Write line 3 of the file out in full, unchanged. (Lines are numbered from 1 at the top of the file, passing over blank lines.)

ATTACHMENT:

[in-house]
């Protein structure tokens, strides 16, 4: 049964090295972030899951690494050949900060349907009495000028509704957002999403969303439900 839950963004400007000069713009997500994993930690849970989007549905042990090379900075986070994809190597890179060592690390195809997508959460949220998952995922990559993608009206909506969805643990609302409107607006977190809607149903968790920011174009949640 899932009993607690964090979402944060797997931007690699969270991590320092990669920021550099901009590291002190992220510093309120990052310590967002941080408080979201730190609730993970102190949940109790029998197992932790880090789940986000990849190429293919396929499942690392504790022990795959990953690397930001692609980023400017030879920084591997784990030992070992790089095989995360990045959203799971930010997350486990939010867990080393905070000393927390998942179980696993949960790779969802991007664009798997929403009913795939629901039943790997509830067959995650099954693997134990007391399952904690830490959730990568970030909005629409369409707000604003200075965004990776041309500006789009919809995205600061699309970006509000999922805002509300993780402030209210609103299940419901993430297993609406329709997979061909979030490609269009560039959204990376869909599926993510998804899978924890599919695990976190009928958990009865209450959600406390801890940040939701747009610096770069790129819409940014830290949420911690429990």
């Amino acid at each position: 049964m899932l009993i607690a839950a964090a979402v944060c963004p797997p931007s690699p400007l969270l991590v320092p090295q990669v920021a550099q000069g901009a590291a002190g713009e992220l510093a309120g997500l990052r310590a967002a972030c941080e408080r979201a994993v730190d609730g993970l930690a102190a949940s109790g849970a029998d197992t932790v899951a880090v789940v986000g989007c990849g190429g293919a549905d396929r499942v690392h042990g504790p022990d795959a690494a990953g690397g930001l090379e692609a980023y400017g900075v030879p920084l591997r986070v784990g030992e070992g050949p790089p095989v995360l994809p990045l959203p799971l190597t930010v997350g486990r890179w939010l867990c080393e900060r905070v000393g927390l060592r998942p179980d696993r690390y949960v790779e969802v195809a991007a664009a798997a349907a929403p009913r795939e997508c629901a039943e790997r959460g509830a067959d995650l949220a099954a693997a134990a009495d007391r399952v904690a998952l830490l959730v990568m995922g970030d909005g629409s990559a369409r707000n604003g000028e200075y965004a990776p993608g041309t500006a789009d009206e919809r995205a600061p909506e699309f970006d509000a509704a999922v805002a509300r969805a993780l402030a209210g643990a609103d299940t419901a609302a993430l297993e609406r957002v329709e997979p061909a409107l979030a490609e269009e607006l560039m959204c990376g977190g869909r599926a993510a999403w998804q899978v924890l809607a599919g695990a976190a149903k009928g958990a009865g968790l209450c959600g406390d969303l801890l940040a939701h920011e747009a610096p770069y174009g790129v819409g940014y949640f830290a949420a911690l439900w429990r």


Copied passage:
């Amino acid at each position: 049964m899932l009993i607690a839950a964090a979402v944060c963004p797997p931007s690699p400007l969270l991590v320092p090295q990669v920021a550099q000069g901009a590291a002190g713009e992220l510093a309120g997500l990052r310590a967002a972030c941080e408080r979201a994993v730190d609730g993970l930690a102190a949940s109790g849970a029998d197992t932790v899951a880090v789940v986000g989007c990849g190429g293919a549905d396929r499942v690392h042990g504790p022990d795959a690494a990953g690397g930001l090379e692609a980023y400017g900075v030879p920084l591997r986070v784990g030992e070992g050949p790089p095989v995360l994809p990045l959203p799971l190597t930010v997350g486990r890179w939010l867990c080393e900060r905070v000393g927390l060592r998942p179980d696993r690390y949960v790779e969802v195809a991007a664009a798997a349907a929403p009913r795939e997508c629901a039943e790997r959460g509830a067959d995650l949220a099954a693997a134990a009495d007391r399952v904690a998952l830490l959730v990568m995922g970030d909005g629409s990559a369409r707000n604003g000028e200075y965004a990776p993608g041309t500006a789009d009206e919809r995205a600061p909506e699309f970006d509000a509704a999922v805002a509300r969805a993780l402030a209210g643990a609103d299940t419901a609302a993430l297993e609406r957002v329709e997979p061909a409107l979030a490609e269009e607006l560039m959204c990376g977190g869909r599926a993510a999403w998804q899978v924890l809607a599919g695990a976190a149903k009928g958990a009865g968790l209450c959600g406390d969303l801890l940040a939701h920011e747009a610096p770069y174009g790129v819409g940014y949640f830290a949420a911690l439900w429990r």